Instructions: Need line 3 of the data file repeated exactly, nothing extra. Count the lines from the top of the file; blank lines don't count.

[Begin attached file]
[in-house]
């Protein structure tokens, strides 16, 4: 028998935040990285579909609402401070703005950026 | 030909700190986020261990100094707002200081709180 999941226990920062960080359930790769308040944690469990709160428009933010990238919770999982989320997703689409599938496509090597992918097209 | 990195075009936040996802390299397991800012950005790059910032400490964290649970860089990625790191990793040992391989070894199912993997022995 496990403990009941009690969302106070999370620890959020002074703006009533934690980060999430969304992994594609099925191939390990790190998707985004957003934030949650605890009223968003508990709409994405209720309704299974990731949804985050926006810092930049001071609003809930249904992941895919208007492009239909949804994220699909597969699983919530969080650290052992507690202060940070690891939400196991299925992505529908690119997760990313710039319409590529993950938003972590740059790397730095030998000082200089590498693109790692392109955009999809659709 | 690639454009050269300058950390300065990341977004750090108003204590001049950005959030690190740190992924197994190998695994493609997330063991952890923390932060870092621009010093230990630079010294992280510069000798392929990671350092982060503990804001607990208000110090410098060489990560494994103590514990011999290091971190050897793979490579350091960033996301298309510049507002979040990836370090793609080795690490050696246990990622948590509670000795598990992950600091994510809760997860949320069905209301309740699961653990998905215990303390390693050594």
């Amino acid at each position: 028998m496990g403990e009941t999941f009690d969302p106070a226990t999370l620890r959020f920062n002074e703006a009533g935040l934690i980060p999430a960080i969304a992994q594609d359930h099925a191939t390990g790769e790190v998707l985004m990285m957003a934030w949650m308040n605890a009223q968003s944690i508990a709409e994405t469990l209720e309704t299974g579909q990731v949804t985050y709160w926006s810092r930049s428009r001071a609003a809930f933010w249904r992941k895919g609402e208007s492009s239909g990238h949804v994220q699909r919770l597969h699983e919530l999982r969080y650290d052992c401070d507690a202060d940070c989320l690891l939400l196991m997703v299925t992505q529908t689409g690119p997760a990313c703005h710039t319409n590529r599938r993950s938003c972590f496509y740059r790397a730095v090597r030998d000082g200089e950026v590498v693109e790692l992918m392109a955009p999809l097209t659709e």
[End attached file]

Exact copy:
């Amino acid at each position: 028998m496990g403990e009941t999941f009690d969302p106070a226990t999370l620890r959020f920062n002074e703006a009533g935040l934690i980060p999430a960080i969304a992994q594609d359930h099925a191939t390990g790769e790190v998707l985004m990285m957003a934030w949650m308040n605890a009223q968003s944690i508990a709409e994405t469990l209720e309704t299974g579909q990731v949804t985050y709160w926006s810092r930049s428009r001071a609003a809930f933010w249904r992941k895919g609402e208007s492009s239909g990238h949804v994220q699909r919770l597969h699983e919530l999982r969080y650290d052992c401070d507690a202060d940070c989320l690891l939400l196991m997703v299925t992505q529908t689409g690119p997760a990313c703005h710039t319409n590529r599938r993950s938003c972590f496509y740059r790397a730095v090597r030998d000082g200089e950026v590498v693109e790692l992918m392109a955009p999809l097209t659709e």